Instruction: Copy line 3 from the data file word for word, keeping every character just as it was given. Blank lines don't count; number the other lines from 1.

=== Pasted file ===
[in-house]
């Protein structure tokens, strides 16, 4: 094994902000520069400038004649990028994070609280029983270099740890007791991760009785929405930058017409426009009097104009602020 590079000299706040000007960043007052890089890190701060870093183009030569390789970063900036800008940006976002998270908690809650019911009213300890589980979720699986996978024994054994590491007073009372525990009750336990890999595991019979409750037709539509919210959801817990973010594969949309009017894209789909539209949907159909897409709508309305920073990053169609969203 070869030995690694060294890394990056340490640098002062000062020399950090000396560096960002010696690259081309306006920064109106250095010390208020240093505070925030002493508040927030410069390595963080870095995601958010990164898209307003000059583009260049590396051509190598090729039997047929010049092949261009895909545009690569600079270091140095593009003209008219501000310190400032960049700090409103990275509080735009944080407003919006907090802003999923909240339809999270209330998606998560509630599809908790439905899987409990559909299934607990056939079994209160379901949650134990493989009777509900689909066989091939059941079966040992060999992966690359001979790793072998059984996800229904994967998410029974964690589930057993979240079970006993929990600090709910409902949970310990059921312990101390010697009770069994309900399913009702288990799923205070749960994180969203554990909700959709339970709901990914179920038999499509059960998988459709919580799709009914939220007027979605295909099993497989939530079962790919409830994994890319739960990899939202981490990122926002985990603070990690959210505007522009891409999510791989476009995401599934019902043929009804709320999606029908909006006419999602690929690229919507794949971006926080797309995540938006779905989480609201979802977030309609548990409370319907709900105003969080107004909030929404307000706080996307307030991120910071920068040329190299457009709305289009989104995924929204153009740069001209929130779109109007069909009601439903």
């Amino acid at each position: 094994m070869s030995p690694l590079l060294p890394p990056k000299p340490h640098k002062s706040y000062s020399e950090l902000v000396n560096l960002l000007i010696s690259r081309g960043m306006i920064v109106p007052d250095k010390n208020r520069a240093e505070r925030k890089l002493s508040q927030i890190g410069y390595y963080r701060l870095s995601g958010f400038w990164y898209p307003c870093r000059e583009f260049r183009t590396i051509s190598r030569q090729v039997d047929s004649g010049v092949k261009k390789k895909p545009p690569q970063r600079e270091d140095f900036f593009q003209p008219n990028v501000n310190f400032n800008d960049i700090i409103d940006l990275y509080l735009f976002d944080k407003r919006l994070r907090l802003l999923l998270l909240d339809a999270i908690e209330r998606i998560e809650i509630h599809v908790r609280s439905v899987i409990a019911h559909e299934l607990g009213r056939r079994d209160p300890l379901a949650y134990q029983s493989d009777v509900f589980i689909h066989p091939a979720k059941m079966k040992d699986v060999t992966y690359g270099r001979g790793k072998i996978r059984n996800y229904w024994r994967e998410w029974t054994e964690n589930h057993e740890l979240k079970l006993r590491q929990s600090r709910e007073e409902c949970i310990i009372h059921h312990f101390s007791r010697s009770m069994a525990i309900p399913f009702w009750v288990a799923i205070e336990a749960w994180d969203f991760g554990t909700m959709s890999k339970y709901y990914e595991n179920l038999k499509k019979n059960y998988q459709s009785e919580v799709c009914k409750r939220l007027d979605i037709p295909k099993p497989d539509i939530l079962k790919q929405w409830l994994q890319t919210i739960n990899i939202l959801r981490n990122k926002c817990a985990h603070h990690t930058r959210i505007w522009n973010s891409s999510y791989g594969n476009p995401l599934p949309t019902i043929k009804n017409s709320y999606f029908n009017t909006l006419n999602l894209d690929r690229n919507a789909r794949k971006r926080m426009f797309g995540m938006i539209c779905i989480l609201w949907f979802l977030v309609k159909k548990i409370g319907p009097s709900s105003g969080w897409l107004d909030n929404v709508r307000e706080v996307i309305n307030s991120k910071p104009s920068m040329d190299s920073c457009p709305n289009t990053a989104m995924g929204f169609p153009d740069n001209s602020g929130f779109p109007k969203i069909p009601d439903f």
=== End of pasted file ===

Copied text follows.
């Amino acid at each position: 094994m070869s030995p690694l590079l060294p890394p990056k000299p340490h640098k002062s706040y000062s020399e950090l902000v000396n560096l960002l000007i010696s690259r081309g960043m306006i920064v109106p007052d250095k010390n208020r520069a240093e505070r925030k890089l002493s508040q927030i890190g410069y390595y963080r701060l870095s995601g958010f400038w990164y898209p307003c870093r000059e583009f260049r183009t590396i051509s190598r030569q090729v039997d047929s004649g010049v092949k261009k390789k895909p545009p690569q970063r600079e270091d140095f900036f593009q003209p008219n990028v501000n310190f400032n800008d960049i700090i409103d940006l990275y509080l735009f976002d944080k407003r919006l994070r907090l802003l999923l998270l909240d339809a999270i908690e209330r998606i998560e809650i509630h599809v908790r609280s439905v899987i409990a019911h559909e299934l607990g009213r056939r079994d209160p300890l379901a949650y134990q029983s493989d009777v509900f589980i689909h066989p091939a979720k059941m079966k040992d699986v060999t992966y690359g270099r001979g790793k072998i996978r059984n996800y229904w024994r994967e998410w029974t054994e964690n589930h057993e740890l979240k079970l006993r590491q929990s600090r709910e007073e409902c949970i310990i009372h059921h312990f101390s007791r010697s009770m069994a525990i309900p399913f009702w009750v288990a799923i205070e336990a749960w994180d969203f991760g554990t909700m959709s890999k339970y709901y990914e595991n179920l038999k499509k019979n059960y998988q459709s009785e919580v799709c009914k409750r939220l007027d979605i037709p295909k099993p497989d539509i939530l079962k790919q929405w409830l994994q890319t919210i739960n990899i939202l959801r981490n990122k926002c817990a985990h603070h990690t930058r959210i505007w522009n973010s891409s999510y791989g594969n476009p995401l599934p949309t019902i043929k009804n017409s709320y999606f029908n009017t909006l006419n999602l894209d690929r690229n919507a789909r794949k971006r926080m426009f797309g995540m938006i539209c779905i989480l609201w949907f979802l977030v309609k159909k548990i409370g319907p009097s709900s105003g969080w897409l107004d909030n929404v709508r307000e706080v996307i309305n307030s991120k910071p104009s920068m040329d190299s920073c457009p709305n289009t990053a989104m995924g929204f169609p153009d740069n001209s602020g929130f779109p109007k969203i069909p009601d439903f």